Support

7:07 PM

I'm going to tell you something that may surprise, shock, or horrify you. My daughter is over two and we're still breastfeeding.

Actually, if you follow me on Twitter, this shouldn't come as a surprise at all.

I may have been very lucky, but I have had very few issues nursing C. She was an excellent eater from the beginning and initially, I received a lot of support. My support network started to wane after I hit the one year mark, but when I told people that the WHO recommends nursing for two years and beyond, and that our health care provider indicated that C would benefit from nursing till at least two due to her asthma, they usually backed off.

Now that she's two, the gloves have started to come off. What was once the best thing I could give my daughter has now somehow become freakish, strange, and stunting--this aspect of our relationship, something she has known since birth, is now deviant and should be eliminated.

A week or two ago, C and I had a really rough spell. It culminated in her ramping up her need/desire to nurse at a time when I did not want to be touched. It was hard. I felt horrible--I felt like I was failing to live up to what she needed because I needed space from her. Her reaction was to cling to me as tightly as possible. So, I asked for help in an online breastfeeding forum I've participated in since C was born. Specifically, I said that I believe in child-led weaning, that I fully intend to let C wean herself when she is ready, but that I'm having problems setting limits because she's refusing and I'm tired and frustrated. Please Help.

While I did get some virtual hugs and sympathy, the lion's share of comments were, I once thought as you did and when it got too hard I weaned and we were fine, so you should wean too.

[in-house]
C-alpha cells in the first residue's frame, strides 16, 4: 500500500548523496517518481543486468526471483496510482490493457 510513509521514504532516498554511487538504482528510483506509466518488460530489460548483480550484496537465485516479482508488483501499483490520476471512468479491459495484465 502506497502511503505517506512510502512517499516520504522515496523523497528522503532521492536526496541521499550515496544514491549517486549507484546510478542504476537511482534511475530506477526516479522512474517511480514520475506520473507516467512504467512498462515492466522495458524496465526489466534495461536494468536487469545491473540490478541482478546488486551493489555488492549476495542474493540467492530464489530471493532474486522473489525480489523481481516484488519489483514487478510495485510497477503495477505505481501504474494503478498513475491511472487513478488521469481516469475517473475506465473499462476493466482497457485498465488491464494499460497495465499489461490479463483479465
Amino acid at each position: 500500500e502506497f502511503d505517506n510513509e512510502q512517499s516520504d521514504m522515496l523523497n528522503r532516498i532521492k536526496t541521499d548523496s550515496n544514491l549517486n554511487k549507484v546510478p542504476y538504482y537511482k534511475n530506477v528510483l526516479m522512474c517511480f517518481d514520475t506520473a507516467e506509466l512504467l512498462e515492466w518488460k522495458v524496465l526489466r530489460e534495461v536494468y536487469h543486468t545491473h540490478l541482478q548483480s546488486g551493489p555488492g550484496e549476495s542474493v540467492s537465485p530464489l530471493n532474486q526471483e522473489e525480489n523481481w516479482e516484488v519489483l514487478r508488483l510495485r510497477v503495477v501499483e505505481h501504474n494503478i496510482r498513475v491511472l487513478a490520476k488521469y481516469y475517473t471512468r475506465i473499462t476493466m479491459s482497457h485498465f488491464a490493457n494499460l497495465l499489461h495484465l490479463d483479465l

Um...no.

This is not to say that for all people weaning is wrong. In our situation I feel to the very depth of my soul that weaning would be the absolute wrong thing to do at this point in time. I know that the reason she clings is because she needs more; my problem was that I didn't have more to give her and I didn't know how to fix the balance.

I was told that nursing is a relationship--when it's no longer working for both parties it should end. Again, while this might be true for some people, this isn't exactly what I want to teach my daughter about relationships. I want her to know that relationships can be hard, but that doesn't mean they're broken--it doesn't mean they have to end. Often, in improving communication and in making changes, the relationship can be improved and made stronger...better...than it was before. That's what I wanted and needed to hear.

I did hear it...from another online friend and from my LLL leader. I learned that what I'm feeling is not uncommon among mothers who are nursing toddlers and preschoolers. Most importantly, I learned different ways of approaching the limits I needed to set with C, and when to allow those limits to relax.

So, why this huge story about my deviant parenting techniques? Because I'm really starting to realize how little support mothers, and perhaps parents in general, receive from their communities--the community at large and even specific parenting communities. Why was the answer to my difficulties with C "wean now, you hippie freak?" Even hearing, "You know, sometimes toddlers are just really needy; it doesn't last forever," would have offered me more of the support I needed at a very difficult time.


The experience has brought home the importance of recognizing that we don't know what's going on in other people's families and that the miracle cure in one home may not achieve the desired results in another. The breastfeeding and cosleeping that have been vital to my parenting and my relationship with C will not necessarily work the same way in other households. I need to respect that when I share my experiences or my reasons for doing the things that I do. I'm happy to hear of the experiences and reasons why other parents choose to do what they do. What I don't like, and what I don't find supportive, is the notion that this worked for me and it will work for everyone--you'll be so much happier when you wean/sleep train/etc. like we did.

That old adage about the village raising the child is true. I bet it will be easier if we base our village on Sesame Street rather than Witch Trial Era Salem.

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